Saving Hoddles for the weekdays meant the obituaries piled up over the weekend, so I am about to throw five at you. Today’s music recommendation if you find yourself getting misty-eyed: The Fray’s “How to Save a Life.”
Ramble of the Day
As Friday’s World Cup action got started, Costa Rica lined up against Brazil. The next 90 minutes, in a quick summary, flatters the North Americans, as it took the five-time world champions a full 90 minutes to score, but last time’s Cinderella side was hardly as memorable this time around. The attacking talent could not find a rhythm, as two games and zero goals scored indicates, leaving the defense to hope for the best. Ultimately, though, this was an unmemorable trip to the World Cup for the Ticos, who follow up a trip to the quarterfinals in Brazil with a group stage exit in Russia.
Tunisia will leave the World Cup more memorably, but not in a particularly positive way. Spending a majority of their two matches before clinching elimination defending the likes of Harry Kane and Romelu Lukaku was no easy task; a 5-2 drubbing by Belgium to all but book the tickets home demonstrates that perfectly. The Tunisians will take the smallest of victories home with them in exposing a few defensive weaknesses of the Belgians in the process, but no clear silver lining.
South Korea soon joined the club, playing an incredibly physical game that reaped very few rewards. The team’s parting gift was an impressive goal right at the end against Mexico scored by, of course, Son Heung-Min, but it was hardly any consolation. Much like Costa Rica, other than sloppiness, there is very little to remember about South Korea’s trip to Russia other than off-the-field antics with Sweden and the aforementioned goal; like Tunisia, there are no obvious positives to take out of it, either.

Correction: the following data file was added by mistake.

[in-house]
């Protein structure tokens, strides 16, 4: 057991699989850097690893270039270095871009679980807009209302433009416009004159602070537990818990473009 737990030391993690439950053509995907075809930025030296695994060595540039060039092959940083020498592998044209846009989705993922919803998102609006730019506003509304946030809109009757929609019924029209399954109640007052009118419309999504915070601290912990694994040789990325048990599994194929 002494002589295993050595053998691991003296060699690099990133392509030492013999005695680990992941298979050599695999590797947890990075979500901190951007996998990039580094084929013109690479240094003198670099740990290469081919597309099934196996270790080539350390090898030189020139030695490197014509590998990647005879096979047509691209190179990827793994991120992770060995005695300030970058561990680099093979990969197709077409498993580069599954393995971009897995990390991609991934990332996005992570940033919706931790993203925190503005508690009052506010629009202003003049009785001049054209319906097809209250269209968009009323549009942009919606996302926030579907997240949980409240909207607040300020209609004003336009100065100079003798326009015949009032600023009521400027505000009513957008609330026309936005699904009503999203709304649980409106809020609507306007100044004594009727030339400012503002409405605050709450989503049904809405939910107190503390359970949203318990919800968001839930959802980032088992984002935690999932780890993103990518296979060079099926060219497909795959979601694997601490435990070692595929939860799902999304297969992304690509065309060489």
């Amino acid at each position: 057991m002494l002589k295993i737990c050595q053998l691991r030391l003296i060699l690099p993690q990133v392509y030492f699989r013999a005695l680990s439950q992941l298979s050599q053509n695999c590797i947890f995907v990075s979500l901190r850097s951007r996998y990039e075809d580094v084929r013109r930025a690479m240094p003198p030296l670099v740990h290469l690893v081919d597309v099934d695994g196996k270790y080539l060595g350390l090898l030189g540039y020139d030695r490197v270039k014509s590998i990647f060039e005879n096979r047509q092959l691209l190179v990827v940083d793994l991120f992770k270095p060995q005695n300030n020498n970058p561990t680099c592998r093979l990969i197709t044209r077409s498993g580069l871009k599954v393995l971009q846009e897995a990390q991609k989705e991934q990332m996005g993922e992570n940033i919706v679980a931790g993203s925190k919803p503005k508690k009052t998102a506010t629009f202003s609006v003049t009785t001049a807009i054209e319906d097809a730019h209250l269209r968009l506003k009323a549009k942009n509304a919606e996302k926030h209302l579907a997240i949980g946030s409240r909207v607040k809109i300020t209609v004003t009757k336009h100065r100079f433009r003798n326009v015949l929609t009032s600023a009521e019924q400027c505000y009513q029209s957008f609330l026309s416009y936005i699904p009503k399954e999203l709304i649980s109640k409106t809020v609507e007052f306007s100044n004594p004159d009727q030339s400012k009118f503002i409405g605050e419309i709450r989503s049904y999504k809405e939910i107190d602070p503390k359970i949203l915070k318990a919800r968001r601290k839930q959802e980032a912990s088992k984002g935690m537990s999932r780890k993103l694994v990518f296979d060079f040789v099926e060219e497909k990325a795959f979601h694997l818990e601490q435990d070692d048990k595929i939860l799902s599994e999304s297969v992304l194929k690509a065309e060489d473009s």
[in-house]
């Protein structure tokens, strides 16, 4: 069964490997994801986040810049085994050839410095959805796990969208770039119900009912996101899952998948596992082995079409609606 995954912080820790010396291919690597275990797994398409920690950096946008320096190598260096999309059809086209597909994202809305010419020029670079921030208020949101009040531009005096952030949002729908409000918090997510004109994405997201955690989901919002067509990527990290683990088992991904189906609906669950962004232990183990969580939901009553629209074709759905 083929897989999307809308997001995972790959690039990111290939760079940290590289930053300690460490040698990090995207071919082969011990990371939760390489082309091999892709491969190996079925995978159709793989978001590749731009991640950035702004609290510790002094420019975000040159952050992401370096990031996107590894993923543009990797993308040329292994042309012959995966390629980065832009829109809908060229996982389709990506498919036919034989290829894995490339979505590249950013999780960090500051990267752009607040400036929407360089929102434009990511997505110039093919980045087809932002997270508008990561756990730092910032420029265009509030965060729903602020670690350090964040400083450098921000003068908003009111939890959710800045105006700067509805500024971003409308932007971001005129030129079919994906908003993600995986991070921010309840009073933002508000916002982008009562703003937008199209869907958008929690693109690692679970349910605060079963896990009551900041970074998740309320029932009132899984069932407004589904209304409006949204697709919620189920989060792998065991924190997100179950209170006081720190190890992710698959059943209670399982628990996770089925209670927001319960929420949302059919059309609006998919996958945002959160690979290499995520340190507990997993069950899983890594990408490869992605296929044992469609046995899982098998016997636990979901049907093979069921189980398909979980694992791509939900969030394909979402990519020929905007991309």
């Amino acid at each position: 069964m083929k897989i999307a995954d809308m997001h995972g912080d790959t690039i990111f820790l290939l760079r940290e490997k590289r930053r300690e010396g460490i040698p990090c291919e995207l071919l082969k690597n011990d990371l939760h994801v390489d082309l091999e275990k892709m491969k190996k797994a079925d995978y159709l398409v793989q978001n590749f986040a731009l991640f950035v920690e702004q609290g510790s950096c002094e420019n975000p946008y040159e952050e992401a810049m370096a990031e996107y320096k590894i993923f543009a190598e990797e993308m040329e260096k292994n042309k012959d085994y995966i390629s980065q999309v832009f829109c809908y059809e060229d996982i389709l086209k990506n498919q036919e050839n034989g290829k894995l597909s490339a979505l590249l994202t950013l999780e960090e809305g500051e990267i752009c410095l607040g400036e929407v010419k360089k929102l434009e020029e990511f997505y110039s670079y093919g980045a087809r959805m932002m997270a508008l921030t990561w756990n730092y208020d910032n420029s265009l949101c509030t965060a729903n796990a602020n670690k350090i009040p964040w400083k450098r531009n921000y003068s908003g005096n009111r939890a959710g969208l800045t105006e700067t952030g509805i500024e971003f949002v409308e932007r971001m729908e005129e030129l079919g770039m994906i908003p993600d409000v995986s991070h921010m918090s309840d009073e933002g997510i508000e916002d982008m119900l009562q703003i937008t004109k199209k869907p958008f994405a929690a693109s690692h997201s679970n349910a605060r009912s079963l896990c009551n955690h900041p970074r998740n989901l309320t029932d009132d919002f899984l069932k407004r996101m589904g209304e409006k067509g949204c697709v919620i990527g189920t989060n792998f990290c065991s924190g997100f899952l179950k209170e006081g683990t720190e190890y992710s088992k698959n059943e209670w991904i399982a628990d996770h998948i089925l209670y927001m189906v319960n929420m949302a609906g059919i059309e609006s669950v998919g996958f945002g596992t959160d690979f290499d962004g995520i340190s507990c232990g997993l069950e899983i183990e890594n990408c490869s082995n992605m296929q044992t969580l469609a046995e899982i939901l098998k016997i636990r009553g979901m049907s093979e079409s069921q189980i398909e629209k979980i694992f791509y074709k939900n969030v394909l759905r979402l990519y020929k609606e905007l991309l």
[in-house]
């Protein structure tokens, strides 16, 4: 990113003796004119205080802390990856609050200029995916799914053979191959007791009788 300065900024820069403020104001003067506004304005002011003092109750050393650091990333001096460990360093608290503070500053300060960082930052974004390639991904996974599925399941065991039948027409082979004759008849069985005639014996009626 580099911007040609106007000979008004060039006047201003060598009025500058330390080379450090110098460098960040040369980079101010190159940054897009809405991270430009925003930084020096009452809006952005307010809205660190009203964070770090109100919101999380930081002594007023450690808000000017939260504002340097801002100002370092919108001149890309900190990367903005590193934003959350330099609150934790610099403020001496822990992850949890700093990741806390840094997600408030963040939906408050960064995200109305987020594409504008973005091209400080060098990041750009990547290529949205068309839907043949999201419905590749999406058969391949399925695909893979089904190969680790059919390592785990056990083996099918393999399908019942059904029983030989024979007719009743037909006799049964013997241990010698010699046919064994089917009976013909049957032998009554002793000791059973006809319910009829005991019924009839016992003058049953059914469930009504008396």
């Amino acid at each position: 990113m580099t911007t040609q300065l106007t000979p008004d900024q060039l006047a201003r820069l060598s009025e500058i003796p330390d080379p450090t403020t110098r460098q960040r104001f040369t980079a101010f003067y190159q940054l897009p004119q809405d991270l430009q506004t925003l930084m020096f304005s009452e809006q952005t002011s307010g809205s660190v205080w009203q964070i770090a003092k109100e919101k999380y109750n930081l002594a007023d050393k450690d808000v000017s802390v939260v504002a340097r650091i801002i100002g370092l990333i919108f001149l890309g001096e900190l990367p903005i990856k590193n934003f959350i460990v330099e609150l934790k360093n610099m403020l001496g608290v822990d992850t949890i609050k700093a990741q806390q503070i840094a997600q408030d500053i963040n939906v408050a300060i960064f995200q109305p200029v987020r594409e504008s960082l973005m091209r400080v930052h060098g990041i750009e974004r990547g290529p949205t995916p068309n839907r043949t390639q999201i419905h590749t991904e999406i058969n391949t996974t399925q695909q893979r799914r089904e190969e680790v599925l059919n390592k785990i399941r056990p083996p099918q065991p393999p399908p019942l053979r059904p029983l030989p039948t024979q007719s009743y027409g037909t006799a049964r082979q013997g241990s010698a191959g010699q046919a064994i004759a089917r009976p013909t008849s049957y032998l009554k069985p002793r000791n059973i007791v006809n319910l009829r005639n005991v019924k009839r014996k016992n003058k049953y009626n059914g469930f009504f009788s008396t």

Panama, though, left Russia with a drubbing and a reason to celebrate. Down 6-0 to England in the 78th minute, the team’s 37-year-old captain, Felipe Baloy, made it 6-1. It hardly mattered in Russia, but to Panamanians everywhere else, they finally got to do what so many others have done: they celebrated their side scoring a goal at the World Cup for the first ever time. They may have accomplished little else other than keeping Belgium out for an entire half, but the joy from Baloy’s goal is hard to ignore — and forget.
A celebration years in the making!— FOX Soccer (@FOXSoccer) June 24, 2018
Panama fans around the world got hyped after their first-ever FIFA World Cup goal. pic.twitter.com/eGlRYgwz5y
Finally, Poland were the first to exit Group H, clearly the inferior of Colombia, Japan, and Senegal. Poland was the only one of these four to not bother entertaining the audience; while the other three managed ambitious attacking football that sometimes led to open games, the Poles did not come close. They also did not match the quality of their opponents, despite the recognizable names on the team sheet. In a sense, it was the purest form of football justice: the most boring team went home first, leaving very few impressed or excited in the process.
tl;dr: Looks like I was mean today to the World Cup teams eliminated over the weekend.
Links of the Day
FIFA has opened up disciplinary proceedings against Switzerland’s Granit Xhaka and Xherdan Shaquiri following their 2-1 defeat of Serbia, and will investigate Serbian FA president Slavisa Kokeza and the team’s head coach, Mladen Krstajic.
Sweden’s Jimmy Durmaz has responded after receiving racist abuse on social media following his team’s 2-1 loss to Germany.
Transfer roundup: Roma have confirmed the signing of Justin Kluivert from Ajax and Antonio Mirante from Bologna; Real Madrid have signed Ukrainian goalkeeper Andriy Lunin from Zorya Luhansk
Today’s longer read: David Hirshey on the time Brazil was knocked out by Italy at the 1982 World Cup for Eight by Eight